This year, the Turkish Pavilion, newly established in a large old warehouse space in the Arsenale, takes the city of Istanbul over the last 50 years as its focus, in order to explore Rem Koolhaas’ theme of the absorption of modernity. In this it deliberately takes the very subjective perspective of personal memory as its starting point, in particular those of curator Murat Tabanlıoğlu, an architect, who grew up in the city in the 1960s and has witnessed its changing face.
Choosing three neighbourhoods he has known since childhood, from the dense inner city to another rapidly developing area nearer the periphery, he and curator Pelin Derviş selected five artists, architects and photographers to represent aspects of these three areas, weaving their own experiences and memories onto the city. The resulting installation is a graphic, multi-layered one, from the superscale of Alper Derinboğaz’s three dimensional reliefs of the city fabric, juxtaposed with Serkan Taycan’s large format photographs of urban squares, to Ali Taptik shots of the rich tapestry of adaptation and use, seen on city corners and in modernist office blocks, and Metehan Özcan’s intimate apartment interiors, set against a sound piece from the city streets by Candaş Şişman.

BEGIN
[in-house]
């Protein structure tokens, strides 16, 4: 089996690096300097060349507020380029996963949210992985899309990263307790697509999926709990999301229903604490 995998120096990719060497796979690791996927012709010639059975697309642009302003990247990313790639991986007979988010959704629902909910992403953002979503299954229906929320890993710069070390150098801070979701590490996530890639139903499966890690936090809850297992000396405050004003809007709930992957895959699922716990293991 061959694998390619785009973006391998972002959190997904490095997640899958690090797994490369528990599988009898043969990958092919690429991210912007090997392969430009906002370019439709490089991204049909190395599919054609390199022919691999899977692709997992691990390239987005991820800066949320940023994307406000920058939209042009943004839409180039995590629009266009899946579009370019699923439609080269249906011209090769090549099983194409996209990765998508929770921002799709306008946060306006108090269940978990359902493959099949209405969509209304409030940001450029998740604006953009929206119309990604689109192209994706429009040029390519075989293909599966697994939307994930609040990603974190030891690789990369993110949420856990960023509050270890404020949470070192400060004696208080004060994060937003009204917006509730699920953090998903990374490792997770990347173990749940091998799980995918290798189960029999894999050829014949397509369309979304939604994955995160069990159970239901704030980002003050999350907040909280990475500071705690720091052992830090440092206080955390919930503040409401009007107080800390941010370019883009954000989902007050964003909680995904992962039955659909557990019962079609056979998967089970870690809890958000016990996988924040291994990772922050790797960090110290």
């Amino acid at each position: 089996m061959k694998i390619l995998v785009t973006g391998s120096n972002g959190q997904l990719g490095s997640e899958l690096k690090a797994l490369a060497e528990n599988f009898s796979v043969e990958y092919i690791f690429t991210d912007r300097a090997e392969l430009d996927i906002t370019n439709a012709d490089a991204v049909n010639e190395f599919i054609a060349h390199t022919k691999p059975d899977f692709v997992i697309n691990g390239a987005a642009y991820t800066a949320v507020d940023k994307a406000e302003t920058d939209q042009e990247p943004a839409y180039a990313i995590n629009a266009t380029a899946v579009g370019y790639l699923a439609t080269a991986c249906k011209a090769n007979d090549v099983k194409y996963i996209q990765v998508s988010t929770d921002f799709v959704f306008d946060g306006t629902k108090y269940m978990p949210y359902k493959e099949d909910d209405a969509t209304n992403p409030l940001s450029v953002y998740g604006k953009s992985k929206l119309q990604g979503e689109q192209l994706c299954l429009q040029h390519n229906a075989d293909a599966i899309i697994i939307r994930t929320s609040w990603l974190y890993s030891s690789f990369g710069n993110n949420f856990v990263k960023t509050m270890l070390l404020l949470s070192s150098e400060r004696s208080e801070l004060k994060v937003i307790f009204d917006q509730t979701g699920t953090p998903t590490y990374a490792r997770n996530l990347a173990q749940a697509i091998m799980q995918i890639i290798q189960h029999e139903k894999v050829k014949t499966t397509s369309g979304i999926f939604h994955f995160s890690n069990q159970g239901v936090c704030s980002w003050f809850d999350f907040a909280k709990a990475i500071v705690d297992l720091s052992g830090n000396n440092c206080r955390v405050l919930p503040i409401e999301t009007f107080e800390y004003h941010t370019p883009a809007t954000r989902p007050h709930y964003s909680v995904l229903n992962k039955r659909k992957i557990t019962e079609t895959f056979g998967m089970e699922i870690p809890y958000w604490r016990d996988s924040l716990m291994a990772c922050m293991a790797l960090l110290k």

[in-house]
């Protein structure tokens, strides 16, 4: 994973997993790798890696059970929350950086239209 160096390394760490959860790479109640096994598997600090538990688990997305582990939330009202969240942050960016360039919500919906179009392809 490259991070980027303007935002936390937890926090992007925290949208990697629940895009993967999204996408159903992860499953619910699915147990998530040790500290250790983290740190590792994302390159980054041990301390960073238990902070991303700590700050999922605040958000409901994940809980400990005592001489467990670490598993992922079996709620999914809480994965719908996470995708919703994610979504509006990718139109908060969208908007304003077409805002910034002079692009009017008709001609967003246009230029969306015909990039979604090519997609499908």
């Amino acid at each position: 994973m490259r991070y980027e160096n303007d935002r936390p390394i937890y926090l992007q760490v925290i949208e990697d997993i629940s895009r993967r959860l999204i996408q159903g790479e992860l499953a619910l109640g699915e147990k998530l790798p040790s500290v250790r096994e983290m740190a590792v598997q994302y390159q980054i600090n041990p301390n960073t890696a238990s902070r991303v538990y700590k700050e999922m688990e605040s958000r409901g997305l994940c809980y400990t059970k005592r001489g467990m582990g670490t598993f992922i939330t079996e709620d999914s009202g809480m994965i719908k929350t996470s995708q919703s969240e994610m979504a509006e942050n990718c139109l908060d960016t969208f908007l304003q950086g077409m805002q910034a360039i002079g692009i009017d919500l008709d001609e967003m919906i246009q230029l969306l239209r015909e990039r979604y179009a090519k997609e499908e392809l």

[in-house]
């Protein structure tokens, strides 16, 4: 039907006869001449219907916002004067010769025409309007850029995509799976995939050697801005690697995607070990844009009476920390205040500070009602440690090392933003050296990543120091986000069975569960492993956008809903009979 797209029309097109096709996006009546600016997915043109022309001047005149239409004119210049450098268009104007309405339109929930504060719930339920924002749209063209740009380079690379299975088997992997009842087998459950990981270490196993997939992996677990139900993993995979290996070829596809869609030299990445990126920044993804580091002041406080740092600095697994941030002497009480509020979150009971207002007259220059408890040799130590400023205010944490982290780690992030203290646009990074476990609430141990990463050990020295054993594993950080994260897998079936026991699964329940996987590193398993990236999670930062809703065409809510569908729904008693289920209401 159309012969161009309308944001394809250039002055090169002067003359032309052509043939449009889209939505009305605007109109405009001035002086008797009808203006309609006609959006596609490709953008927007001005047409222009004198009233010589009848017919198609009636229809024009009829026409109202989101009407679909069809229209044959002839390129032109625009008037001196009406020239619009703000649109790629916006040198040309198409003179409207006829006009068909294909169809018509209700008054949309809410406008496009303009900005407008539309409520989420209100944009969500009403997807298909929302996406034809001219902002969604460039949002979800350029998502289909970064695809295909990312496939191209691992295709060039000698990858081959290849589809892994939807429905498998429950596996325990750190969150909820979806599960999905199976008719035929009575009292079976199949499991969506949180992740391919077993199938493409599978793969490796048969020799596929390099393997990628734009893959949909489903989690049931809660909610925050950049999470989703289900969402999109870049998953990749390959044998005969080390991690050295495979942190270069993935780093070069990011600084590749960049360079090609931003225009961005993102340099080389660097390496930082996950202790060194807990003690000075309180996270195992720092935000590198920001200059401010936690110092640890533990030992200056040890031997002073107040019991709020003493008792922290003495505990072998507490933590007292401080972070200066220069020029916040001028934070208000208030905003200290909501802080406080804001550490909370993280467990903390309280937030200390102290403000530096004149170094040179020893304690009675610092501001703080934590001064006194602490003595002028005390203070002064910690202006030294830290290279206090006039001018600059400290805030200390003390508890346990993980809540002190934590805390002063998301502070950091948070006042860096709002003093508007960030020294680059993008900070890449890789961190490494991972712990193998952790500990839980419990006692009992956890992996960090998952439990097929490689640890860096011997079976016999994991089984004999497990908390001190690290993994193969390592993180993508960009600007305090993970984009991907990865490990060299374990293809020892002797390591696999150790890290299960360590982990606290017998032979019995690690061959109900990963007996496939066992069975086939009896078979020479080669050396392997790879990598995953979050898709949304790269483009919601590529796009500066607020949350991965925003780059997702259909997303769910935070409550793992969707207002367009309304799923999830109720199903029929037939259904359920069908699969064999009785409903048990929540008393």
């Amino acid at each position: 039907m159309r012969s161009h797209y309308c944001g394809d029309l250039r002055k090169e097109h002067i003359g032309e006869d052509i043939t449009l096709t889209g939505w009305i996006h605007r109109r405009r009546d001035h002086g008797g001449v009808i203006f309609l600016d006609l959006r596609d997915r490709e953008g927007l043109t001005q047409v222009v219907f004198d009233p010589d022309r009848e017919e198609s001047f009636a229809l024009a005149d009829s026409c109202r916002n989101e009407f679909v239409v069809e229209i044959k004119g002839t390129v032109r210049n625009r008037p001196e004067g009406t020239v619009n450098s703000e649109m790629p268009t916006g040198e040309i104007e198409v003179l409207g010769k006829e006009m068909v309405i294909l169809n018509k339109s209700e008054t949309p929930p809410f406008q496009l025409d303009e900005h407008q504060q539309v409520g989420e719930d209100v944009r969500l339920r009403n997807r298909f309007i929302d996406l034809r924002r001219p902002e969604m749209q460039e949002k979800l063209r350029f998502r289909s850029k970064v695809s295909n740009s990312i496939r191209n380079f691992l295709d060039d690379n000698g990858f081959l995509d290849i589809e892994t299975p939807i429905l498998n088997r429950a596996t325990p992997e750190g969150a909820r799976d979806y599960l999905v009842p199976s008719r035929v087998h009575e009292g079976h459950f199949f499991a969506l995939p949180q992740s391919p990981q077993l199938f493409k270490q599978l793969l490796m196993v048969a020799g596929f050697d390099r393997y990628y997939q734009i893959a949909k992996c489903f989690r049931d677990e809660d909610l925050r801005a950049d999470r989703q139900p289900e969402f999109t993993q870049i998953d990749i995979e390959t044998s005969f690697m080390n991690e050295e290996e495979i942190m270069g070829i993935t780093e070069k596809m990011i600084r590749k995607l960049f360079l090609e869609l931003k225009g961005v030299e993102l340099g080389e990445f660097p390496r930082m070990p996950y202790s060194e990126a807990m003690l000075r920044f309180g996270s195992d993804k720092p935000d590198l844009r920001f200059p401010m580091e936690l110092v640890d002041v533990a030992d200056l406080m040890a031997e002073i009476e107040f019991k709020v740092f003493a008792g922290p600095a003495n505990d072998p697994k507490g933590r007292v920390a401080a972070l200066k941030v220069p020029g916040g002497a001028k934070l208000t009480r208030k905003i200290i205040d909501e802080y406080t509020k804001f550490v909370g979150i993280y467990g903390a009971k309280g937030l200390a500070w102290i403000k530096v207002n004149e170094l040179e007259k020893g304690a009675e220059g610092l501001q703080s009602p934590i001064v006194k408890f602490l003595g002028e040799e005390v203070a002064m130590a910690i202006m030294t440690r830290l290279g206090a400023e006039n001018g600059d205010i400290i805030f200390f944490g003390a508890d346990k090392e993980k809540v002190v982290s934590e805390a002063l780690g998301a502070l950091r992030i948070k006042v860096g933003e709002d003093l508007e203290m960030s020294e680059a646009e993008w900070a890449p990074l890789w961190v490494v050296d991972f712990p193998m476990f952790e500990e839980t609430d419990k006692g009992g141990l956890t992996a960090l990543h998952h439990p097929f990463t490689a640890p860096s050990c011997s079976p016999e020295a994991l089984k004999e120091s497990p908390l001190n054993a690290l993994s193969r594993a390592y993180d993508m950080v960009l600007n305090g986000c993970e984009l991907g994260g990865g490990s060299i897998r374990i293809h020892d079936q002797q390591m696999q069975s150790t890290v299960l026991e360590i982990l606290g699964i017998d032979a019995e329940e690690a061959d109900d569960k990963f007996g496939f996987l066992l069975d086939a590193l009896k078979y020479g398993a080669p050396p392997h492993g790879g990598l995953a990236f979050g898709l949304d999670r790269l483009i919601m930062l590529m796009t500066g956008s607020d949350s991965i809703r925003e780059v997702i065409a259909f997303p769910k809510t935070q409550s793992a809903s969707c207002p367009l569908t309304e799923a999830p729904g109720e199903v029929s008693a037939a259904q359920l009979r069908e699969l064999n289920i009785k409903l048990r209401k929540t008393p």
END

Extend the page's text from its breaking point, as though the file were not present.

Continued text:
The installation is all centrally knitted together by the history of one building - the Atatürk Cultural Centre on Taksim Square – the history of which is traced along the central spine of the pavilion. Originally planned as the new classical-style opera house for the city in 1946, it eventually opened after many economic and political ups and downs as a showcase modernist cultural centre, with an extraordinary aluminium façade, only to burn down almost immediately, and then be reconstructed. In 2008, it was closed for refurbishment, but the empty building became a nexus of the Taksim Square protests in 2013, with its façade used iconically as a backdrop from which to hang banners. Ever since it has been boarded up and occupied by the police, who have built a temporary police station in front. This brings the collective memory together with the personal, because the architect of the Atatürk Cultural Centre was Hayati Tabanlıoğlu, Murat’s father, who often used to visit the building site as a boy.
We talked to Murat Tabanlıoğlu about how he had approached the exhibition.
– Rob Wilson